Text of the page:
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    1. You bet! Happy to have you along.
      TB

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  11. OMG! Thank you so much for sharing that! The Wright brothers' last flights are nothing I'd ever thought about nor would ever have seen if you hadn't thought of it. It was amazing watching such a small part of history unfold, and hopefully soon to be told by you. Oh, and great advice :)

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    1. It's easy to think that all the best stories are already told; if you open yourself up to wonder, there is so much yet to be 'found!' Glad you enjoyed it! Be sure to watch the videos!

      TB

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  12. Glad to share it. Glad it was helpful!

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  13. As a writer of historical fiction (WHEELS OF CHANGE - Creston Books) I enjoyed hearing about your process and where it led. I found some amazing sites while researching Washington DC during the TR administration. The National Archives are a wonderful resource. Thanks for sharing this!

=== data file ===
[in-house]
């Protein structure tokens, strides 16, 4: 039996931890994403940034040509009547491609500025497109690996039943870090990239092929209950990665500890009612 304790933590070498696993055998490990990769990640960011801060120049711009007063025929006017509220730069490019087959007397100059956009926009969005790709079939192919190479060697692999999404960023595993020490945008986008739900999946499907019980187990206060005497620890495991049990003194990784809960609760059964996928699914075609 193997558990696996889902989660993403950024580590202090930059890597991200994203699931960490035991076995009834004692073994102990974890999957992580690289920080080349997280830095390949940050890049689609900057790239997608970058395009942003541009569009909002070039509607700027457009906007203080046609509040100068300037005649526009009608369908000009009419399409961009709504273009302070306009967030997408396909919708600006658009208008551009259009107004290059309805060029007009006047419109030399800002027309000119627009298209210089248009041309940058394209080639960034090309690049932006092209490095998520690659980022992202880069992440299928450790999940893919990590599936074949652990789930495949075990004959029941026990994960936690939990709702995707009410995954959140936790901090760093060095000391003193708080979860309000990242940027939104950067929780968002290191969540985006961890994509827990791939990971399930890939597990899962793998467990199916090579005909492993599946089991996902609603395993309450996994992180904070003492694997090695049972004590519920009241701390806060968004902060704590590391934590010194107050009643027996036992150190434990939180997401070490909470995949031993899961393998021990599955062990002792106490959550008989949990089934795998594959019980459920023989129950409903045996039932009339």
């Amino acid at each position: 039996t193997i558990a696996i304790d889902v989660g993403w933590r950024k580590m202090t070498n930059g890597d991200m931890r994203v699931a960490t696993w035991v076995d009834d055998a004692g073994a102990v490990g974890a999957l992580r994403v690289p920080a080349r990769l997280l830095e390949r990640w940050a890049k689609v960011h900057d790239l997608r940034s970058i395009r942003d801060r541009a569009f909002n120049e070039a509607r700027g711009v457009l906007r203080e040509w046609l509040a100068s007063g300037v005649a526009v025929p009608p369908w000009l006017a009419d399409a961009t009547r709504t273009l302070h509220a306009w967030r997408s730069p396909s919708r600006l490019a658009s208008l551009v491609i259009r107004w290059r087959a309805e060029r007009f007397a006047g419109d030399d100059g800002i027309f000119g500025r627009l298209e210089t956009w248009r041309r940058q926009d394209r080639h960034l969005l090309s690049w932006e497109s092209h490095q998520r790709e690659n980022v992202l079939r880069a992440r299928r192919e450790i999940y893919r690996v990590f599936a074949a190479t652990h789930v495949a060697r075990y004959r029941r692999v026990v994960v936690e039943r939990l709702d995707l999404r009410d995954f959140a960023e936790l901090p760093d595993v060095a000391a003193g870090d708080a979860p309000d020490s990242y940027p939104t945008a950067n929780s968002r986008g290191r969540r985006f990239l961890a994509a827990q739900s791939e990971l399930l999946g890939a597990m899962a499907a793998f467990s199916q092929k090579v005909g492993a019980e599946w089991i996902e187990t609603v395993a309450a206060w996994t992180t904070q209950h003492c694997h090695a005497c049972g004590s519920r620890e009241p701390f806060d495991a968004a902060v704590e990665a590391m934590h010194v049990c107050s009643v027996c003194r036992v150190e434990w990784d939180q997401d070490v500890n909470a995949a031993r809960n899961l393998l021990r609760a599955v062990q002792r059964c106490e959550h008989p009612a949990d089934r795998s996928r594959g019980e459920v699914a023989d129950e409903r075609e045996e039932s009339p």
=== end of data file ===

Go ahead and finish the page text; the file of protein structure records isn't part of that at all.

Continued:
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    1. Darlene, honored to have you as a reader. I have not read your novel yet, guess what just got put on our Follett book order for January? The synopsis on your site sounds fantastic! Glad to have you and pleased that you enjoyed the post!

      TB

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    2. Darlene & Todd, I too feel lifted up by reading that Darlene Jacobson is reading this article of our Group Blog. WHEELS of CHANGE is on my list to read - it just recently debuted. It sounds like a winner & I know that the ALA/Amelia Bloomer folks have it in their sights. I haven't had a topic that took me out to the suburban National Archives yet, but it sounds like a researchers perch. My family & I did get goosebumps seeing the NA museum on the mall & the thrilling, original, historical docs on display.

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  14. This post is absolutely a GEM - so informative and interesting! EasyBib is now bookmarked - and this post will soon be shared by yours truly!

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    1. Joanne, glad it was useful. The best part, in my opinion about easybib is you can export it directly to Word. Then you can add it to your final draft and you earn big kuddos!